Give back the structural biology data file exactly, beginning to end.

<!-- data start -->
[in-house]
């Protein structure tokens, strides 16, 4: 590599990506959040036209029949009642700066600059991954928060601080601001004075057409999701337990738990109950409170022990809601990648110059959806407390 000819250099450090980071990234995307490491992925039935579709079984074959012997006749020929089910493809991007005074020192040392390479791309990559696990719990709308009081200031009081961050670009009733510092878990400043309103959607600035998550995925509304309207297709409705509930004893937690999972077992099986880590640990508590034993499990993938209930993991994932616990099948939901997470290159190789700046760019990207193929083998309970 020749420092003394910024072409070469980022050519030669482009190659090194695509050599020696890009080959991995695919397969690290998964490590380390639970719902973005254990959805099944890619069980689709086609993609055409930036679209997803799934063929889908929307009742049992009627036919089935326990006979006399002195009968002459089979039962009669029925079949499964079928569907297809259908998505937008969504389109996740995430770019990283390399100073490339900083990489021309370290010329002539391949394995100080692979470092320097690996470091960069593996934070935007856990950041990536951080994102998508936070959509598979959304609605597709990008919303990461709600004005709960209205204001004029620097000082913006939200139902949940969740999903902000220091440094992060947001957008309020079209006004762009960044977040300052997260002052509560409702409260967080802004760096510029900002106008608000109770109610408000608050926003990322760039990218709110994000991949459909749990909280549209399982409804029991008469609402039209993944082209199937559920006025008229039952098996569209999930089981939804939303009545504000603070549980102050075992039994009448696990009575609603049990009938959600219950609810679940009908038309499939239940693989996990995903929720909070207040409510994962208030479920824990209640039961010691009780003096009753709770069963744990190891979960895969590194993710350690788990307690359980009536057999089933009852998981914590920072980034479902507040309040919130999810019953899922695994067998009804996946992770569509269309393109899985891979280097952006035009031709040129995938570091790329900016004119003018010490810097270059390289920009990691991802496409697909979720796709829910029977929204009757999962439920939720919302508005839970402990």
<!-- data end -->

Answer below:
[in-house]
């Protein structure tokens, strides 16, 4: 590599990506959040036209029949009642700066600059991954928060601080601001004075057409999701337990738990109950409170022990809601990648110059959806407390 000819250099450090980071990234995307490491992925039935579709079984074959012997006749020929089910493809991007005074020192040392390479791309990559696990719990709308009081200031009081961050670009009733510092878990400043309103959607600035998550995925509304309207297709409705509930004893937690999972077992099986880590640990508590034993499990993938209930993991994932616990099948939901997470290159190789700046760019990207193929083998309970 020749420092003394910024072409070469980022050519030669482009190659090194695509050599020696890009080959991995695919397969690290998964490590380390639970719902973005254990959805099944890619069980689709086609993609055409930036679209997803799934063929889908929307009742049992009627036919089935326990006979006399002195009968002459089979039962009669029925079949499964079928569907297809259908998505937008969504389109996740995430770019990283390399100073490339900083990489021309370290010329002539391949394995100080692979470092320097690996470091960069593996934070935007856990950041990536951080994102998508936070959509598979959304609605597709990008919303990461709600004005709960209205204001004029620097000082913006939200139902949940969740999903902000220091440094992060947001957008309020079209006004762009960044977040300052997260002052509560409702409260967080802004760096510029900002106008608000109770109610408000608050926003990322760039990218709110994000991949459909749990909280549209399982409804029991008469609402039209993944082209199937559920006025008229039952098996569209999930089981939804939303009545504000603070549980102050075992039994009448696990009575609603049990009938959600219950609810679940009908038309499939239940693989996990995903929720909070207040409510994962208030479920824990209640039961010691009780003096009753709770069963744990190891979960895969590194993710350690788990307690359980009536057999089933009852998981914590920072980034479902507040309040919130999810019953899922695994067998009804996946992770569509269309393109899985891979280097952006035009031709040129995938570091790329900016004119003018010490810097270059390289920009990691991802496409697909979720796709829910029977929204009757999962439920939720919302508005839970402990």